Example Jury Selection Instructions

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Introduction and Selection Process Instructions For Jury Panels


NJI Model Jury Instructions, 1.1:

[1] Members of the jury panel, the clerk (or registrar) has just read out the charge. (NOA) has pleaded not guilty.
[2] The lawyers estimate that the trial will take (specify) to complete. This is only an estimate. The trial could actually take more or less time than the lawyers estimate.
[3A] We will now choose (12, 13 or 14) of you as jurors, whose duty will be to consider the evidence and in the end decide whether (NOA) is guilty or not guilty. (We will also choose (one/two) alternate juror(s) in case one or more of the original twelve is unable to act when the trial starts
[3B] A jury trial normally begins with twelve jurors. However, in certain cases, the trial may begin with thirteen or fourteen jurors. Given the anticipated length of the trial, I have decided that it is in the interest of justice to select thirteen/fourteen jurors in this case. This is to ensure that a complete jury is available to deliberate.
All jurors chosen will have the duty to watch and listen to all of the proceedings.
You should be aware, however, that the law allows only twelve to deliberate, and therefore I will have to reduce the jury to twelve before deliberation by drawing numbers at random. The remaining twelve jurors will have the duty to decide whether (NOA) is guilty or not guilty.

(Last revised June 2012)
[annotation(s) added]


For more details on the exact number of jurors selected, see s. 631(2.2).

See also Watt's Preliminary 1

General Exemptions

(Last revised March 2011)

[1] All jurors must be Canadian citizens. If you are not a Canadian citizen, please come forward.

1.7 Ability to Hear

(Last revised March 2011)
[1] All jurors must be able to hear what is said in the courtroom. If you have difficulty hearing, please come forward.

1.8 Understanding the Language of the Trial

(Last revised March 2011)
[1] All jurors must be able to read and understand the language that will be used in the trial. In this case, witnesses will testify and others involved in the case will speak in English/French. Documents written in English/French may be made exhibits.
[2] If you have difficulty reading or understanding English/French, please come forward.

1.9 Juror Health

(Last revised March 2011)
[1] The lawyers estimate that this trial will last about (specify) but, in reality, nobody knows for sure. It depends on many things. As a general rule, jurors sit each day, from Monday to Friday, from (specify time) to (specify time), with a morning, (and) lunch (and afternoon) break (or, specify). There might be a need to vary this schedule, depending on how the trial unfolds.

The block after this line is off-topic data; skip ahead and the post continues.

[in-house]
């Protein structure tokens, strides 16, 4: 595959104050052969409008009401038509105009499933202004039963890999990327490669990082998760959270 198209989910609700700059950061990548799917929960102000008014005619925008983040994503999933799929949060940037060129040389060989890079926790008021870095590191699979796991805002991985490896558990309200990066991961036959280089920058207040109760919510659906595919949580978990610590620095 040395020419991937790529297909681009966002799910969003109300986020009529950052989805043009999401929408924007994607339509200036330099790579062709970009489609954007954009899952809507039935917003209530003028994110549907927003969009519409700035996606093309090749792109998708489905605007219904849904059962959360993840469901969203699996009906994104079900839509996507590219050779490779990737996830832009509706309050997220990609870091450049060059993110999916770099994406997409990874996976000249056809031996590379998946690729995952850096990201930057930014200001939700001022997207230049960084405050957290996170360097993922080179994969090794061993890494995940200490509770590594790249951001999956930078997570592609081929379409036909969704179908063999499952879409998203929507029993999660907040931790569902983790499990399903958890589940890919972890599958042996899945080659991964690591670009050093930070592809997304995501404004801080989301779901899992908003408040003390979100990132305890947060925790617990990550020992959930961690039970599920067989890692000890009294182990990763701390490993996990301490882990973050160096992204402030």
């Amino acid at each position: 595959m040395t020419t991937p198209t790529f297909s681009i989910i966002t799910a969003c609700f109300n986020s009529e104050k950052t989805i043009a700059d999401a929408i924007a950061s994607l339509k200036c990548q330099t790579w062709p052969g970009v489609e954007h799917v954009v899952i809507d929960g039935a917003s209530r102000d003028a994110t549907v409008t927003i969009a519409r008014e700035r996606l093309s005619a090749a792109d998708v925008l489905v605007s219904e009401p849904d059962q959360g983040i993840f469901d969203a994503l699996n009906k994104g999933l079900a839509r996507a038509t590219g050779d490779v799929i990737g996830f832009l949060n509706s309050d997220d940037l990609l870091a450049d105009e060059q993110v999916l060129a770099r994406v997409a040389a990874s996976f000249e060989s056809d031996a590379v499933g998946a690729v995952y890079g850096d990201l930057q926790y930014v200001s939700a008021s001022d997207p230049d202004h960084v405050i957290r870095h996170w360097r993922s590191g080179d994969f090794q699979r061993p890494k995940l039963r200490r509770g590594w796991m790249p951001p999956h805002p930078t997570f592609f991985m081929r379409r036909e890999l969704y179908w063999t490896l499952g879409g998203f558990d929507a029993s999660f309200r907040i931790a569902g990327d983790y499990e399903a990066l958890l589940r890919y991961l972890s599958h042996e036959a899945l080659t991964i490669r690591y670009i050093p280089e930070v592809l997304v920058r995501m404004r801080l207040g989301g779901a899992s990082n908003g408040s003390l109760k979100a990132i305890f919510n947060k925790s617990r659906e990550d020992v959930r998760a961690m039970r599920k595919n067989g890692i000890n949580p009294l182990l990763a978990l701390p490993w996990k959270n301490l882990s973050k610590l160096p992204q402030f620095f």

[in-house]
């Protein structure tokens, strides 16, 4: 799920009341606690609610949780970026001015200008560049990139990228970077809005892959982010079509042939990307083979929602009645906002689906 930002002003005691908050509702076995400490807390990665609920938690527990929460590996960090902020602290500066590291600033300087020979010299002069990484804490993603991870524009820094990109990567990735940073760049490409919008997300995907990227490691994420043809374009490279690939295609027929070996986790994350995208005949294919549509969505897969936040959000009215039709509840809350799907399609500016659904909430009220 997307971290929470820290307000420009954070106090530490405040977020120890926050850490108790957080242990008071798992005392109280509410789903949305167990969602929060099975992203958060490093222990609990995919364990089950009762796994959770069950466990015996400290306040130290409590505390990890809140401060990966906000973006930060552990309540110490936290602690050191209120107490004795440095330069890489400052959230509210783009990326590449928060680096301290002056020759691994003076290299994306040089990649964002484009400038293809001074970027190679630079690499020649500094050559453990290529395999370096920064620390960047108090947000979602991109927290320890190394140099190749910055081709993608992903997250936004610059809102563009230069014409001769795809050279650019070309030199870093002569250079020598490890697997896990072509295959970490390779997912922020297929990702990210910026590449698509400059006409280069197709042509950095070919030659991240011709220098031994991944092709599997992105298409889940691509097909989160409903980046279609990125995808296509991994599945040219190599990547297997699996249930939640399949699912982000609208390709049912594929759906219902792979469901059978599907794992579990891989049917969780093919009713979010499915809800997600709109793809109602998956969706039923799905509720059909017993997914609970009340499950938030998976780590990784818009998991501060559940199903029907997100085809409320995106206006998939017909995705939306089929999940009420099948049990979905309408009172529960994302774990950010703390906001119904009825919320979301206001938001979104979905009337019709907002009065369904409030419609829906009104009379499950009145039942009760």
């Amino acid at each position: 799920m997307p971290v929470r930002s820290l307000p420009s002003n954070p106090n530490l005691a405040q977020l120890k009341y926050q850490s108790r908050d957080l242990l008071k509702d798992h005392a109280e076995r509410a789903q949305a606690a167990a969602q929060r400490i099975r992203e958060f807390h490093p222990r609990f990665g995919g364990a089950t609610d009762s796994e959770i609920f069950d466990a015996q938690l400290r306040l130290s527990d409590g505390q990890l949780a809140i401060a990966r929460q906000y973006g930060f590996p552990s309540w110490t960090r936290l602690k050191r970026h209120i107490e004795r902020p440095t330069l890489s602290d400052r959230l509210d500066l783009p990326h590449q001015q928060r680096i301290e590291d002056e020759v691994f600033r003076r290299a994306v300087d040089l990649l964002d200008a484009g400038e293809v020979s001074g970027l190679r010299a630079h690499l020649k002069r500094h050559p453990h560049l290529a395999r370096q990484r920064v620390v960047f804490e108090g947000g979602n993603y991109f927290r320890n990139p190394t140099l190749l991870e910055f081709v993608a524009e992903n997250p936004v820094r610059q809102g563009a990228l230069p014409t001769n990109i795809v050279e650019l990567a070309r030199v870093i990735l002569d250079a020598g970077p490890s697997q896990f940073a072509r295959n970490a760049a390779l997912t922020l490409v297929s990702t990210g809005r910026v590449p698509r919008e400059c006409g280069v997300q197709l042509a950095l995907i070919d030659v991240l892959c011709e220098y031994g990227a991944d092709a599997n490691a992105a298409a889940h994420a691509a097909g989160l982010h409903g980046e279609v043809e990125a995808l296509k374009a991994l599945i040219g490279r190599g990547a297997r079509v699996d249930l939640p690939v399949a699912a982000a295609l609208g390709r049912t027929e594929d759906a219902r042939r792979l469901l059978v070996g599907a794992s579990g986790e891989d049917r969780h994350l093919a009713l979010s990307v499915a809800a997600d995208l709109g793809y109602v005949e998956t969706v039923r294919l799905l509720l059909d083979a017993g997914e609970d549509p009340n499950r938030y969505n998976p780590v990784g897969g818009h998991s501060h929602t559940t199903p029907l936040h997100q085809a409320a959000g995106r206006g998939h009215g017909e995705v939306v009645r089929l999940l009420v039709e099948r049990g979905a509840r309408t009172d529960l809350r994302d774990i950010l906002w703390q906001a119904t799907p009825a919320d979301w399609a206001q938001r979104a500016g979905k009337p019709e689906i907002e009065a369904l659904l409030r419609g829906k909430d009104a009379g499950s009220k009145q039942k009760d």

[2] Some of you might have health problems that require medical or other treatment. This might make it difficult for you to serve as a juror.
[3] We do not wish to embarrass anyone by asking about personal matters. But if you have a health problem, or if you are in a treatment or therapy program that might prevent you from serving as a juror, please come forward.

1.10 Personal Hardship

(Last revised March 2011)
[1] Jury service is the most important role that citizens can play in the administration of justice in Canada, and it is the duty of citizens to serve as jurors from time to time. Most people chosen as jurors find jury duty a valuable experience, one that gives them a chance to play a direct part in the administration of justice in their community. If you are selected, jury service will require changes to your daily routine of work, family, religion, education, or leisure activities.
[2] In some cases, jury service may cause exceptional personal, financial or other hardship. If this applies to you, please come forward.

Specific Exemptions

Familiarity with Participants

(Last revised March 2011)

[1] The charge against (NOA) is:
(Read or summarize applicable part of indictment.)
[2] Every juror must be impartial, which means that every juror must approach the trial with an open mind and without preconceived ideas. He or she must decide the case solely on the basis of the evidence at trial and the instructions on the law from (me) the trial judge.
[3] A person who has or ever had an association with anyone involved in this case might not be able to be impartial, that is, to approach the case with an open mind.
[4] If you have or ever had such an association with anyone involved in the case — for example, (NOA); Crown or defence counsel (identify by name); the witnesses, the investigating officer(s); or (me) the trial judge,[1] or if you have any doubt about it, please come forward. I am now going to ask Crown counsel to read out the names of the witnesses and investigating officers.


An instruction that explains how to assess whether the potential juror may be disqualified for familiarity with persons in the trial should include:[1]

  1. see R v Corbière, 2016 ONSC 6820 (CanLII), at para 7 re citation to Watt's manual on the topic

Familiarity with the Case

(Last revised March 2011)

[1] This case involves (briefly describe circumstances of offence charged).
[2] If anyone has personal knowledge of the circumstances of this case, please come forward.


Selection and Challenges

2.1 Choosing Jurors (No General Challenge for Cause) Note[1]

(Last revised September 2019)

[1] To start jury selection, the clerk will choose (specify number) numbers at random, then read them out loud. If your number is called, please come forward and stand where shown by court staff.[2]
[2] I may ask you to stand aside. If that happens, you may or may not be a juror in this case. Sometimes, a lawyer (or the person charged) will challenge a prospective juror for cause.[3] If that happens to you, I will decide whether or not you should be excused. If you are not asked to stand aside, and are not challenged, you will become a juror in this case.

There are many reasons why you might be asked to stand aside, or might be challenged. If that happens, please do not be offended. Do not feel embarrassed if you are not selected. Do not take it personally. It is a normal part of jury trials.